In the clouds of Olympus Berecynthia kneels (with a city crown) pleading before Jupiter (with an eagle); beneath nymphs splash around vessels in the sea.

    In den Wolken des Olymp kniet Berecynthia (mit Mauerkrone) bittend vor Jupiter (mit Adler); unten Schiffe mit im Meer sich tummelnden Nymphen. (Suerbaum)

    Engraving from a German children’s picture-book version of the Aeneid by G. J. Lang and G. C. Eimmart, “A tapestry of Roman virtues as seen in Vergil’s Aeneas and his brave deeds, rendered in sparkling engravings, as illustrations of the remarkable deeds of antiquity, for the common benefit of noble youth,” (Peplus virtutum Romanarum in Aenea Virgiliano eiusque rebus fortiter gestis, ad maiorem antiquitatis et rerum lucem, communi iuventutis sacratae bono, aere renitens) (Nuremburg: J.L. Buggel, 1688), pl. 40.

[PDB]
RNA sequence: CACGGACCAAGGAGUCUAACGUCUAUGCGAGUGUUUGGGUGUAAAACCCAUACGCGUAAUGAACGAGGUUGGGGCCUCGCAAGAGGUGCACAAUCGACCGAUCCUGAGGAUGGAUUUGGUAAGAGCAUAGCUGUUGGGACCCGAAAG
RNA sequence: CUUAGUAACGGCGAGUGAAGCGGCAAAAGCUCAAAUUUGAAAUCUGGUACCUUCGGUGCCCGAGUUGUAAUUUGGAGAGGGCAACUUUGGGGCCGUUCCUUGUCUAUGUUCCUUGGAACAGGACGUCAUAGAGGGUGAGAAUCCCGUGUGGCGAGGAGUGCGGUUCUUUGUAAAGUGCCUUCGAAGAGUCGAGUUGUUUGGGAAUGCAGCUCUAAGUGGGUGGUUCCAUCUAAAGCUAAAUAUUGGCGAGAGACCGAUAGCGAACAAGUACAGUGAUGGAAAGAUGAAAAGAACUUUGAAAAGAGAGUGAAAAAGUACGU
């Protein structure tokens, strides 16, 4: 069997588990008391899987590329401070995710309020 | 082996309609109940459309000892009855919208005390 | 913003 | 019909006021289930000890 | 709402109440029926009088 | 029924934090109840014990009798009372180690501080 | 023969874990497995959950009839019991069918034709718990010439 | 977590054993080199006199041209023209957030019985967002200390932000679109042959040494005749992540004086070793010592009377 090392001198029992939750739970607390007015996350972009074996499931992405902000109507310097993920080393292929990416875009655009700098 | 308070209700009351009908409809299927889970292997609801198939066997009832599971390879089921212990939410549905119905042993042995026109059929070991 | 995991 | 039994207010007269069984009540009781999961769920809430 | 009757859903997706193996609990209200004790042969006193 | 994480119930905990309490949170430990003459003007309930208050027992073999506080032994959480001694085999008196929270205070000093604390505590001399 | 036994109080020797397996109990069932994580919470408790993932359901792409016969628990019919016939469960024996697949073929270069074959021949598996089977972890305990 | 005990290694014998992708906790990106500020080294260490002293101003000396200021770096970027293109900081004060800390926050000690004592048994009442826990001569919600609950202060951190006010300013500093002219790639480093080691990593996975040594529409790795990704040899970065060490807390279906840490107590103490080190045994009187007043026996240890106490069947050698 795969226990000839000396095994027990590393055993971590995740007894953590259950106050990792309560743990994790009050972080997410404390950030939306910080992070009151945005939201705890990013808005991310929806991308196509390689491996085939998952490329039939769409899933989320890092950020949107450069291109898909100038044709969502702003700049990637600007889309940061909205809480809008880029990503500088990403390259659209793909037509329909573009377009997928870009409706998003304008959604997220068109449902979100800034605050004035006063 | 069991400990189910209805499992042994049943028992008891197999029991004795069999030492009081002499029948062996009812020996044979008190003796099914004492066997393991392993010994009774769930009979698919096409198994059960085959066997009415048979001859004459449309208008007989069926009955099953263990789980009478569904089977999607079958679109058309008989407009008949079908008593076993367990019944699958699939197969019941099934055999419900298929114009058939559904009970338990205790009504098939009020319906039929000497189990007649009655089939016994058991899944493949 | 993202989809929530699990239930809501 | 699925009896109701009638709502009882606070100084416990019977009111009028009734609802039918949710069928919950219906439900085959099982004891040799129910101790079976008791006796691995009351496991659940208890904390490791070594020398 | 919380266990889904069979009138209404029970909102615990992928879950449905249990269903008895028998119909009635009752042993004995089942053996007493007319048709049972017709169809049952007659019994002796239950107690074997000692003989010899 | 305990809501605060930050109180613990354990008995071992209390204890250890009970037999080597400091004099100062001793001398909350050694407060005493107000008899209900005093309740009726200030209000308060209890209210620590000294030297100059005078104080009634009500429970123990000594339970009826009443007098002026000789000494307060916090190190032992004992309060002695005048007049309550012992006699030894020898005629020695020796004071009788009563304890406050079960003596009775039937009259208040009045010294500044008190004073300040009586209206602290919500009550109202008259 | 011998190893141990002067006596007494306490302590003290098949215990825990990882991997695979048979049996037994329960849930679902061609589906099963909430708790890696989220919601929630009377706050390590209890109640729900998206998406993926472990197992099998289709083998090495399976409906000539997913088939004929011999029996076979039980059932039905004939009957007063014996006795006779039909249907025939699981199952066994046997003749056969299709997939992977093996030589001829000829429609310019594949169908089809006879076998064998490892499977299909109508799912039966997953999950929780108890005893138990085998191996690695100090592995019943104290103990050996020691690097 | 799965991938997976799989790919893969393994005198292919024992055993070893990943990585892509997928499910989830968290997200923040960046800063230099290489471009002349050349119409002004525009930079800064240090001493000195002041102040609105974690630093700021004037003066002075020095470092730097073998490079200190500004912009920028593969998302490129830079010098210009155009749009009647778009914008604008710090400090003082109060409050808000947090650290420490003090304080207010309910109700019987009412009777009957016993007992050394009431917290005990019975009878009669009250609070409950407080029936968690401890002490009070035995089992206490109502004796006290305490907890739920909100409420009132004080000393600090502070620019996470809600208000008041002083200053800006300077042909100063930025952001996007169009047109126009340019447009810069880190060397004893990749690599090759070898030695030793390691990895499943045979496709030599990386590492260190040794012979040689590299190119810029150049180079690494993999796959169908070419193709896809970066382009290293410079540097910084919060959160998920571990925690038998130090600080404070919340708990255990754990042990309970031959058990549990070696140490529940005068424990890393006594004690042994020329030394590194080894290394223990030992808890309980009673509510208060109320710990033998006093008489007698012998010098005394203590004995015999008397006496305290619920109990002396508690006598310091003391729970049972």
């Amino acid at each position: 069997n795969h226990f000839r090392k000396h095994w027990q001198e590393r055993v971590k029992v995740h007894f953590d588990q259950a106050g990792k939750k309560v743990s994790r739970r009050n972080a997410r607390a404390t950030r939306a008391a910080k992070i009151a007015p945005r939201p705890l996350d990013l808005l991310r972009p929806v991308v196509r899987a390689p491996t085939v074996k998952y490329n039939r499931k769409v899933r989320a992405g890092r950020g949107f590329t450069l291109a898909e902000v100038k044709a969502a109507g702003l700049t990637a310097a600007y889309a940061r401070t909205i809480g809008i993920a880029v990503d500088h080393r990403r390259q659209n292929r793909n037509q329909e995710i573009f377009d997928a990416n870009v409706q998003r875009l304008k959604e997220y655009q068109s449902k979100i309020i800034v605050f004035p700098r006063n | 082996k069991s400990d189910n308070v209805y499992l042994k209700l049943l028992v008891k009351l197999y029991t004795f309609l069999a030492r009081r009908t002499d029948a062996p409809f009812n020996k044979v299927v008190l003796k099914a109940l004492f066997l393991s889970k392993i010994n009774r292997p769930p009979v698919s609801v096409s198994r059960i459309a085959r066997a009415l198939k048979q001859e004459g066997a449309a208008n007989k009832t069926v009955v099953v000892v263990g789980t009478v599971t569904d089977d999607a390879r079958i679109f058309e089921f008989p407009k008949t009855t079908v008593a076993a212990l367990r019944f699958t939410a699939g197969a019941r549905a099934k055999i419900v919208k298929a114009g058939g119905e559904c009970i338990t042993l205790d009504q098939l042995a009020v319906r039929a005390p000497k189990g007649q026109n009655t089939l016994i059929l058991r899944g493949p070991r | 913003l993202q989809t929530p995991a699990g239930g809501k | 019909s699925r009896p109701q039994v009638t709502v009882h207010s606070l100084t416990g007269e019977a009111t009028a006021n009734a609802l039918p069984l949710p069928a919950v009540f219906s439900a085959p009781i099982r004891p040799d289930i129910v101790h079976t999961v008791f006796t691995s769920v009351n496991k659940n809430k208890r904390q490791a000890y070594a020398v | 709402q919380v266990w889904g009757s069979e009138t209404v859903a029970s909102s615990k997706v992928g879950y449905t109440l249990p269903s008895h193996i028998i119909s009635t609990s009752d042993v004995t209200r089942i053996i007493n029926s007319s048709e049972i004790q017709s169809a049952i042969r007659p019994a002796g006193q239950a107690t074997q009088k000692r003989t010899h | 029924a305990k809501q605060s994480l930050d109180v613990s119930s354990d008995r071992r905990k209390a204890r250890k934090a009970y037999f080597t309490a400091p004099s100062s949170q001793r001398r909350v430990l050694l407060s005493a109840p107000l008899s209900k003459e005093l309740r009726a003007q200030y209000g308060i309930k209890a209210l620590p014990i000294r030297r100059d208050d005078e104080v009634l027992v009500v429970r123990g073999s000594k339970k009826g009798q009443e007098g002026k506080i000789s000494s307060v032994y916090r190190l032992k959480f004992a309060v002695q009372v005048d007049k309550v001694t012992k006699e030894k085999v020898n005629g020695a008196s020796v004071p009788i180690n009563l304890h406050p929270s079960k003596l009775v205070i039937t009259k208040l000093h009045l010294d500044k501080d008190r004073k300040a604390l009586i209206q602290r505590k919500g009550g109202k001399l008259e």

This engraving depicts a flashback in Book IX when Berecynthia, the mother of the gods, approached Jupiter as Aeneas was building his fleet from timber felled on Mount Ida. She asked that those ships should be saved, as their wood was taken from her favorite mountain grove. What Jupiter points to below their clouds is the ‘present’ moment in Book IX: Turnus has attacked the Trojan fleet and set it alight, but instead of burning the ships have sunk and remerged as sea nymphs. Jupiter wears a crown, as king of the gods, and is accompanied by his eagle, while Berecynthia wears a crown in the shape of a city. This is reference to normal classical depictions of Magna Mater. In the background sit the rest of the gods. From right to left, Neptune is discernible with his triton, Ares by his helmet and spear, Diana with her half moon coronet, and Mercury with his caduceus. (Lucy McInerney)

    Associated Passages
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    Lib. IX. Aen: v. 82 Ipsa deum fetur genetrix Berecynthia magnum/ Vocibus his affata Iovem;/ usque 122.
    Bavarian State Library, Munich
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